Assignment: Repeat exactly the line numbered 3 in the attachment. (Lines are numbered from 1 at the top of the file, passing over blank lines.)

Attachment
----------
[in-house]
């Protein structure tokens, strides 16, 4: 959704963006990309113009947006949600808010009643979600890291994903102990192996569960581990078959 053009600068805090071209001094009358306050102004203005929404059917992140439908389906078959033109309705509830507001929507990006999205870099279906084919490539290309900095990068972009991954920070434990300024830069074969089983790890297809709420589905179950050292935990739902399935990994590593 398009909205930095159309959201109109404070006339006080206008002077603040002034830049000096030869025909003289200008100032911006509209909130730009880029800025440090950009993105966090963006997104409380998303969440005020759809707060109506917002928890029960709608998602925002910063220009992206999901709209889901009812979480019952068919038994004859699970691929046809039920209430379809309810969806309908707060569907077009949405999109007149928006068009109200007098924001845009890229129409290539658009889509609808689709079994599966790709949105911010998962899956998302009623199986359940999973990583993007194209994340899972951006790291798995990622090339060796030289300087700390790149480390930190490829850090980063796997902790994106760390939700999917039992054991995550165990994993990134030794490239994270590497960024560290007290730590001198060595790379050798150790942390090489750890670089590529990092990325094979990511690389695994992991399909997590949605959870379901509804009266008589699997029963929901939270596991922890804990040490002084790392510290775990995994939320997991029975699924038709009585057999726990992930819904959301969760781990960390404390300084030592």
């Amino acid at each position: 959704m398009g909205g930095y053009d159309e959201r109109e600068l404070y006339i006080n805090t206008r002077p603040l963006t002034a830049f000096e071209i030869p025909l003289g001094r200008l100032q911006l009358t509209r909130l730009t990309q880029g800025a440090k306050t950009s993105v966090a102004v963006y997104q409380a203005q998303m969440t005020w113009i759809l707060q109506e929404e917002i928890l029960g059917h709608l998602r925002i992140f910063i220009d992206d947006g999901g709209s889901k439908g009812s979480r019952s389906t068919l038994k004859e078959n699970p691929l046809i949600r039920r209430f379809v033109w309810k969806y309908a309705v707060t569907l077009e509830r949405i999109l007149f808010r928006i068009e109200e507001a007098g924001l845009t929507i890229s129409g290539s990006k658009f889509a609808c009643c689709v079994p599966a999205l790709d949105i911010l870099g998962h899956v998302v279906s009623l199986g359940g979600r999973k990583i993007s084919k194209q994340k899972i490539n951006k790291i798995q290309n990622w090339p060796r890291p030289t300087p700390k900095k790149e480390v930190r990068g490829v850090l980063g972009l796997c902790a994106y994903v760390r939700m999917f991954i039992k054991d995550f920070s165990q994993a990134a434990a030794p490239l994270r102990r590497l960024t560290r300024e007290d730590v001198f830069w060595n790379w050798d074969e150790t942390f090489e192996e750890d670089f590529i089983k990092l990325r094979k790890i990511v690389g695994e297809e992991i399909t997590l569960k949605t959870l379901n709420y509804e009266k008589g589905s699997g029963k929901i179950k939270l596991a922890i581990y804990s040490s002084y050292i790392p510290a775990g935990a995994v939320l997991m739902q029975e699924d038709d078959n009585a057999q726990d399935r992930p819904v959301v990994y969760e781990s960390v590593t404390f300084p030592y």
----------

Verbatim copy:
């Amino acid at each position: 959704m398009g909205g930095y053009d159309e959201r109109e600068l404070y006339i006080n805090t206008r002077p603040l963006t002034a830049f000096e071209i030869p025909l003289g001094r200008l100032q911006l009358t509209r909130l730009t990309q880029g800025a440090k306050t950009s993105v966090a102004v963006y997104q409380a203005q998303m969440t005020w113009i759809l707060q109506e929404e917002i928890l029960g059917h709608l998602r925002i992140f910063i220009d992206d947006g999901g709209s889901k439908g009812s979480r019952s389906t068919l038994k004859e078959n699970p691929l046809i949600r039920r209430f379809v033109w309810k969806y309908a309705v707060t569907l077009e509830r949405i999109l007149f808010r928006i068009e109200e507001a007098g924001l845009t929507i890229s129409g290539s990006k658009f889509a609808c009643c689709v079994p599966a999205l790709d949105i911010l870099g998962h899956v998302v279906s009623l199986g359940g979600r999973k990583i993007s084919k194209q994340k899972i490539n951006k790291i798995q290309n990622w090339p060796r890291p030289t300087p700390k900095k790149e480390v930190r990068g490829v850090l980063g972009l796997c902790a994106y994903v760390r939700m999917f991954i039992k054991d995550f920070s165990q994993a990134a434990a030794p490239l994270r102990r590497l960024t560290r300024e007290d730590v001198f830069w060595n790379w050798d074969e150790t942390f090489e192996e750890d670089f590529i089983k990092l990325r094979k790890i990511v690389g695994e297809e992991i399909t997590l569960k949605t959870l379901n709420y509804e009266k008589g589905s699997g029963k929901i179950k939270l596991a922890i581990y804990s040490s002084y050292i790392p510290a775990g935990a995994v939320l997991m739902q029975e699924d038709d078959n009585a057999q726990d399935r992930p819904v959301v990994y969760e781990s960390v590593t404390f300084p030592y």